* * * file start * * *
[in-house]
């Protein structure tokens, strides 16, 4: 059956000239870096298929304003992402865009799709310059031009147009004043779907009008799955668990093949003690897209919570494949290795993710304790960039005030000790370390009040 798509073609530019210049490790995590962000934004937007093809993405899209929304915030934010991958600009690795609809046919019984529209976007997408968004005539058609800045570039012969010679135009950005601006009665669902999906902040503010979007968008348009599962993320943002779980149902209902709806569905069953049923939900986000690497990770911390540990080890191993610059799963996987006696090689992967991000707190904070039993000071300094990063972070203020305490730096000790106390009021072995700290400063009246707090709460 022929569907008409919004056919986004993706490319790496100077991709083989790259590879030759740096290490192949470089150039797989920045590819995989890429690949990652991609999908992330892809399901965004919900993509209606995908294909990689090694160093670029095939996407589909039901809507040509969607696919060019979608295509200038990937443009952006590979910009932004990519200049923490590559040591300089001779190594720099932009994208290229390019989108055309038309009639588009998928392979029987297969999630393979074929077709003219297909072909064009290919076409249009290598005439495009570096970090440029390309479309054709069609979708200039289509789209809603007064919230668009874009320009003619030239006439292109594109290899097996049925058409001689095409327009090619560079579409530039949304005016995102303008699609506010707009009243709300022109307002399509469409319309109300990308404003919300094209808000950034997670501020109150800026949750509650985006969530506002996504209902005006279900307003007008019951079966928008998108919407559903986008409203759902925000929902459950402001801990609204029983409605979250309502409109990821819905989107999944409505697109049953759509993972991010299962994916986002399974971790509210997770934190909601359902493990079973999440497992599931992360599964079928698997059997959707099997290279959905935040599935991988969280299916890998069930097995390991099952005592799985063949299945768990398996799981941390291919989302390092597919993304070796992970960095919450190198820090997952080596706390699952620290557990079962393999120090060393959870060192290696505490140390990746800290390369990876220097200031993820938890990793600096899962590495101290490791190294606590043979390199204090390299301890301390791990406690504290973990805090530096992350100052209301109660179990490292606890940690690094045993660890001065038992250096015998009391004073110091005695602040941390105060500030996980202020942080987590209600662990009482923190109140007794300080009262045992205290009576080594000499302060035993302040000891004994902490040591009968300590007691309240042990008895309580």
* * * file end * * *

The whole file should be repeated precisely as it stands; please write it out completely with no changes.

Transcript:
[in-house]
């Protein structure tokens, strides 16, 4: 059956000239870096298929304003992402865009799709310059031009147009004043779907009008799955668990093949003690897209919570494949290795993710304790960039005030000790370390009040 798509073609530019210049490790995590962000934004937007093809993405899209929304915030934010991958600009690795609809046919019984529209976007997408968004005539058609800045570039012969010679135009950005601006009665669902999906902040503010979007968008348009599962993320943002779980149902209902709806569905069953049923939900986000690497990770911390540990080890191993610059799963996987006696090689992967991000707190904070039993000071300094990063972070203020305490730096000790106390009021072995700290400063009246707090709460 022929569907008409919004056919986004993706490319790496100077991709083989790259590879030759740096290490192949470089150039797989920045590819995989890429690949990652991609999908992330892809399901965004919900993509209606995908294909990689090694160093670029095939996407589909039901809507040509969607696919060019979608295509200038990937443009952006590979910009932004990519200049923490590559040591300089001779190594720099932009994208290229390019989108055309038309009639588009998928392979029987297969999630393979074929077709003219297909072909064009290919076409249009290598005439495009570096970090440029390309479309054709069609979708200039289509789209809603007064919230668009874009320009003619030239006439292109594109290899097996049925058409001689095409327009090619560079579409530039949304005016995102303008699609506010707009009243709300022109307002399509469409319309109300990308404003919300094209808000950034997670501020109150800026949750509650985006969530506002996504209902005006279900307003007008019951079966928008998108919407559903986008409203759902925000929902459950402001801990609204029983409605979250309502409109990821819905989107999944409505697109049953759509993972991010299962994916986002399974971790509210997770934190909601359902493990079973999440497992599931992360599964079928698997059997959707099997290279959905935040599935991988969280299916890998069930097995390991099952005592799985063949299945768990398996799981941390291919989302390092597919993304070796992970960095919450190198820090997952080596706390699952620290557990079962393999120090060393959870060192290696505490140390990746800290390369990876220097200031993820938890990793600096899962590495101290490791190294606590043979390199204090390299301890301390791990406690504290973990805090530096992350100052209301109660179990490292606890940690690094045993660890001065038992250096015998009391004073110091005695602040941390105060500030996980202020942080987590209600662990009482923190109140007794300080009262045992205290009576080594000499302060035993302040000891004994902490040591009968300590007691309240042990008895309580």